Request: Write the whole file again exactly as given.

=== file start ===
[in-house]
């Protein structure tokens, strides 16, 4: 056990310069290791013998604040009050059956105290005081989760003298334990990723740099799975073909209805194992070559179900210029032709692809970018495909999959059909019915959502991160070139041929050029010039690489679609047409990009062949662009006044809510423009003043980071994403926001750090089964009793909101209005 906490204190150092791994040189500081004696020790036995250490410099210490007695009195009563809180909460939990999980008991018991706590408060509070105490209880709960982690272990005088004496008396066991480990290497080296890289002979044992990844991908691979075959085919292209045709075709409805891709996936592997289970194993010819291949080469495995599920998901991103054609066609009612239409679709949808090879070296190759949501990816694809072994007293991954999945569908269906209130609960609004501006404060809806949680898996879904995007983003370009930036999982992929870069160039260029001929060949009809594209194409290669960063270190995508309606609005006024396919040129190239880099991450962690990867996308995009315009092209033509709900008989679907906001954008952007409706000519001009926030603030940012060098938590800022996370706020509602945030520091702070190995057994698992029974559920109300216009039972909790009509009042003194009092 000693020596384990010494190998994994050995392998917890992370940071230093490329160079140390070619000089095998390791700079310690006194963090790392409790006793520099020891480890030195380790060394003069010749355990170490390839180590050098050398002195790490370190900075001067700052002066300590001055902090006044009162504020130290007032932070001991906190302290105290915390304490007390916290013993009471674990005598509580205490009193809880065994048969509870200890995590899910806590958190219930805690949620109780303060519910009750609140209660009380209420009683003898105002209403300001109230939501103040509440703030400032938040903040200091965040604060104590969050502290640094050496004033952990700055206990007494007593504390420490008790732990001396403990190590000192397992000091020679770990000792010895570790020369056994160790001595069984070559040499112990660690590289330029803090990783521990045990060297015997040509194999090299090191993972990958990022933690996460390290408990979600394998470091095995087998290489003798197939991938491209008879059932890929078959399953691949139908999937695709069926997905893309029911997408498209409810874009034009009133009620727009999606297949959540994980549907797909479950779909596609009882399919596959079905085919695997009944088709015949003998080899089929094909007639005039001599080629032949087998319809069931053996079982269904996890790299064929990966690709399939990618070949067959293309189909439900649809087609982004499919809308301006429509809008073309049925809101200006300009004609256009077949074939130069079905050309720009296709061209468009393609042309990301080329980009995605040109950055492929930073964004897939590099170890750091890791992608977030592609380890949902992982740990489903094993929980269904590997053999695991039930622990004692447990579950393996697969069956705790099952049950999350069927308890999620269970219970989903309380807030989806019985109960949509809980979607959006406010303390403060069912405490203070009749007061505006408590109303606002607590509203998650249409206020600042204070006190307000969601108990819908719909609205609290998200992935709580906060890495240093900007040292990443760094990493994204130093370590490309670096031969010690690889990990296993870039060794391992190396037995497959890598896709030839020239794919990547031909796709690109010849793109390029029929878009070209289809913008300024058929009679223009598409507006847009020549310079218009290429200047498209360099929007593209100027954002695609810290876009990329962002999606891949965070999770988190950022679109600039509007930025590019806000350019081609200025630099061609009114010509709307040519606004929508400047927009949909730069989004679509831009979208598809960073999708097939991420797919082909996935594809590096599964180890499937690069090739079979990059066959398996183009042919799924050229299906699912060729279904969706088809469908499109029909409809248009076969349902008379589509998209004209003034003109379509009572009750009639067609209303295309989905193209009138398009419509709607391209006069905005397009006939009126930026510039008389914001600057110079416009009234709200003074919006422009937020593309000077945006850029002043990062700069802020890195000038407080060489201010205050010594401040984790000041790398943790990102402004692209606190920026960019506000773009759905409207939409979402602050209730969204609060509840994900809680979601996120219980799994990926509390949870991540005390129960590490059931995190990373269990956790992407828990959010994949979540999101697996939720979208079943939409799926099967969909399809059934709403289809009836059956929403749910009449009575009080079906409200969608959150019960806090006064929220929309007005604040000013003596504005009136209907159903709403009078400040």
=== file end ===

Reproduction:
[in-house]
């Protein structure tokens, strides 16, 4: 056990310069290791013998604040009050059956105290005081989760003298334990990723740099799975073909209805194992070559179900210029032709692809970018495909999959059909019915959502991160070139041929050029010039690489679609047409990009062949662009006044809510423009003043980071994403926001750090089964009793909101209005 906490204190150092791994040189500081004696020790036995250490410099210490007695009195009563809180909460939990999980008991018991706590408060509070105490209880709960982690272990005088004496008396066991480990290497080296890289002979044992990844991908691979075959085919292209045709075709409805891709996936592997289970194993010819291949080469495995599920998901991103054609066609009612239409679709949808090879070296190759949501990816694809072994007293991954999945569908269906209130609960609004501006404060809806949680898996879904995007983003370009930036999982992929870069160039260029001929060949009809594209194409290669960063270190995508309606609005006024396919040129190239880099991450962690990867996308995009315009092209033509709900008989679907906001954008952007409706000519001009926030603030940012060098938590800022996370706020509602945030520091702070190995057994698992029974559920109300216009039972909790009509009042003194009092 000693020596384990010494190998994994050995392998917890992370940071230093490329160079140390070619000089095998390791700079310690006194963090790392409790006793520099020891480890030195380790060394003069010749355990170490390839180590050098050398002195790490370190900075001067700052002066300590001055902090006044009162504020130290007032932070001991906190302290105290915390304490007390916290013993009471674990005598509580205490009193809880065994048969509870200890995590899910806590958190219930805690949620109780303060519910009750609140209660009380209420009683003898105002209403300001109230939501103040509440703030400032938040903040200091965040604060104590969050502290640094050496004033952990700055206990007494007593504390420490008790732990001396403990190590000192397992000091020679770990000792010895570790020369056994160790001595069984070559040499112990660690590289330029803090990783521990045990060297015997040509194999090299090191993972990958990022933690996460390290408990979600394998470091095995087998290489003798197939991938491209008879059932890929078959399953691949139908999937695709069926997905893309029911997408498209409810874009034009009133009620727009999606297949959540994980549907797909479950779909596609009882399919596959079905085919695997009944088709015949003998080899089929094909007639005039001599080629032949087998319809069931053996079982269904996890790299064929990966690709399939990618070949067959293309189909439900649809087609982004499919809308301006429509809008073309049925809101200006300009004609256009077949074939130069079905050309720009296709061209468009393609042309990301080329980009995605040109950055492929930073964004897939590099170890750091890791992608977030592609380890949902992982740990489903094993929980269904590997053999695991039930622990004692447990579950393996697969069956705790099952049950999350069927308890999620269970219970989903309380807030989806019985109960949509809980979607959006406010303390403060069912405490203070009749007061505006408590109303606002607590509203998650249409206020600042204070006190307000969601108990819908719909609205609290998200992935709580906060890495240093900007040292990443760094990493994204130093370590490309670096031969010690690889990990296993870039060794391992190396037995497959890598896709030839020239794919990547031909796709690109010849793109390029029929878009070209289809913008300024058929009679223009598409507006847009020549310079218009290429200047498209360099929007593209100027954002695609810290876009990329962002999606891949965070999770988190950022679109600039509007930025590019806000350019081609200025630099061609009114010509709307040519606004929508400047927009949909730069989004679509831009979208598809960073999708097939991420797919082909996935594809590096599964180890499937690069090739079979990059066959398996183009042919799924050229299906699912060729279904969706088809469908499109029909409809248009076969349902008379589509998209004209003034003109379509009572009750009639067609209303295309989905193209009138398009419509709607391209006069905005397009006939009126930026510039008389914001600057110079416009009234709200003074919006422009937020593309000077945006850029002043990062700069802020890195000038407080060489201010205050010594401040984790000041790398943790990102402004692209606190920026960019506000773009759905409207939409979402602050209730969204609060509840994900809680979601996120219980799994990926509390949870991540005390129960590490059931995190990373269990956790992407828990959010994949979540999101697996939720979208079943939409799926099967969909399809059934709403289809009836059956929403749910009449009575009080079906409200969608959150019960806090006064929220929309007005604040000013003596504005009136209907159903709403009078400040």